Well, it's 12:25 in the morning. I start a new job at 8:00 a.m. I really need to get some sleep.
So let's talk about Spencer Ware, shall we?
First of all, in the interest of full disclosure, I tweeted this out some time ago...
Every time I see Spencer Ware run the ball I think to myself I want to see more of Spencer Ware running the ball. Powerful guy.— Seth Keysor (@RealMNchiefsfan) November 3, 2015
I say that not as a "hey, I'm a football savant" statement, but merely proof that I'm not overreacting based on a single performance in the second half of a blowout against a bad defense.
Ware impressed me in the preseason (as did all the Chiefs RBs, really. Well, besides one. But that's for another day). He runs with a ton of power and shows a little bit of wiggle for a guy his size.
Of course, that's preseason football. You can only take so much from watching a guy run against third string NFL defenses. Sunday, Ware got a shot against a run defense that (while not considered a good defense) was doing a solid job bottling up Charcandrick West.
And wow, he did not disappoint.
Any time you have 96 yards on 11 carries you did something right. But it wasn't so much the yards which Ware gained as much as it was the WAY he gained those yards. In a word, impressively.
First of all, it's REALLY obvious that Ware possesses a great deal of power. The man is 5'10 and weighs 230 pounds. He's basically built like Anthony Sherman but just a tad lighter. Look at his Twitter profile picture. He's like a smaller version of Allen Bailey. That's not going to be a fun guy to bring down.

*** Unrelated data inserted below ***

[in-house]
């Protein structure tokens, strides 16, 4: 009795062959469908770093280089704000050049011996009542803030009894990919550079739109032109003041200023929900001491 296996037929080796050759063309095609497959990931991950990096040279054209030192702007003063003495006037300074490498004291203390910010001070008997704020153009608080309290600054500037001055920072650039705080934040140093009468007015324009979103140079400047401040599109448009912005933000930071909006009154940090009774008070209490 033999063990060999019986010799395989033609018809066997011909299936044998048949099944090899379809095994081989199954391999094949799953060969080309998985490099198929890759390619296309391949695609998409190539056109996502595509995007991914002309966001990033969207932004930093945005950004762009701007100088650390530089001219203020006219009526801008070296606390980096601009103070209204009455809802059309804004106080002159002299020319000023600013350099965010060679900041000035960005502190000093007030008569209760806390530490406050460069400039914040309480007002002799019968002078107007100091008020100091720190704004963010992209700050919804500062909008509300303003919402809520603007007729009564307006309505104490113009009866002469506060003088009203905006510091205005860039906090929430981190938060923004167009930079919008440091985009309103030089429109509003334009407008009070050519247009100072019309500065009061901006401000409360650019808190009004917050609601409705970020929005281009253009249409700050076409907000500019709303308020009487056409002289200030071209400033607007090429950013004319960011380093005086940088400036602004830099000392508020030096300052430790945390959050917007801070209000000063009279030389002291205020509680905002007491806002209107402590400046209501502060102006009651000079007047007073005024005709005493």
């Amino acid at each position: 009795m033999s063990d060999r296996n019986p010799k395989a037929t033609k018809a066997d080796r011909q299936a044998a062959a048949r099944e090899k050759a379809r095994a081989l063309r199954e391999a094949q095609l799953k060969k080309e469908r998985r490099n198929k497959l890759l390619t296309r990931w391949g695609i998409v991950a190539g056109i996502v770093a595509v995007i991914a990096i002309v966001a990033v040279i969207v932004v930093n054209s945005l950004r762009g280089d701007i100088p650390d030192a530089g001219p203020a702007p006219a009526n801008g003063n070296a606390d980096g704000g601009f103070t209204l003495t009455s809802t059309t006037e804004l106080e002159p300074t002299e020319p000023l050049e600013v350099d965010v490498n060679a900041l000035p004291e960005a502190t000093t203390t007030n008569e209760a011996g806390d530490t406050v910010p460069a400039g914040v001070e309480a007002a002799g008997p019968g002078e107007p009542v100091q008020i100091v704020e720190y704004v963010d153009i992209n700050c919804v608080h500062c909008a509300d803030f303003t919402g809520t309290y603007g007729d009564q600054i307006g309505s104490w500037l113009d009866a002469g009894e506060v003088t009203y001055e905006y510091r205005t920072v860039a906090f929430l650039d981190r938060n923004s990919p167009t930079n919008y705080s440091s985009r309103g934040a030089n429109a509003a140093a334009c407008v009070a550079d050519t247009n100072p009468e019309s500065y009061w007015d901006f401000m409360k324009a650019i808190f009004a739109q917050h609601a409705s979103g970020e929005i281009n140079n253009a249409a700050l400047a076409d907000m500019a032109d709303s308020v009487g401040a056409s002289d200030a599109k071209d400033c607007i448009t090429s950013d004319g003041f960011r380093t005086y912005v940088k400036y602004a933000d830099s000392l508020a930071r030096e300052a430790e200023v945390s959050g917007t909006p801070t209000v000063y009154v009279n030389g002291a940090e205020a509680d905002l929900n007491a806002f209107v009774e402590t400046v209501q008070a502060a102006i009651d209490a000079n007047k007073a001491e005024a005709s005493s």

Just shrugs off Eric Weddle while delivering SHARP stiff arm to another secondary player. Not fun to tackle. pic.twitter.com/t1xa6B9ML8— Seth Keysor (@RealMNchiefsfan) November 23, 2015
That power was what allowed Ware to score his first touchdown. The Chargers linebacker had a good angle on him and delivered a very hard hit, but simple physics came into play. A guy who weighs 230 pounds diving forward is almost impossible to bring to a full stop (unless you're Kelly Gregg and just catch that guy). Ware landed in the end zone celebrating.
Any time West (and before him, Jamaal Charles) takes a hard hit I wince, wondering if he's going to stay down. When Ware takes a hard hit I think "crap, that must have really hurt the other guy." It was fun to see some serious smashmouth football being played. That kind of football can close out games, and Ware's hard running is a reason the game got placed out of reach in the fourth quarter.
But Ware didn't run like a simple mauler who should only be brought in for short yardage situations. Much to my surprise, he demonstrated solid (though certainly not spectacular) speed and really impressive cutting ability. He also showed the ability to find the open space on the field (that rare quality we call "vision," literally the most important skill a RB can possess) on multiple runs.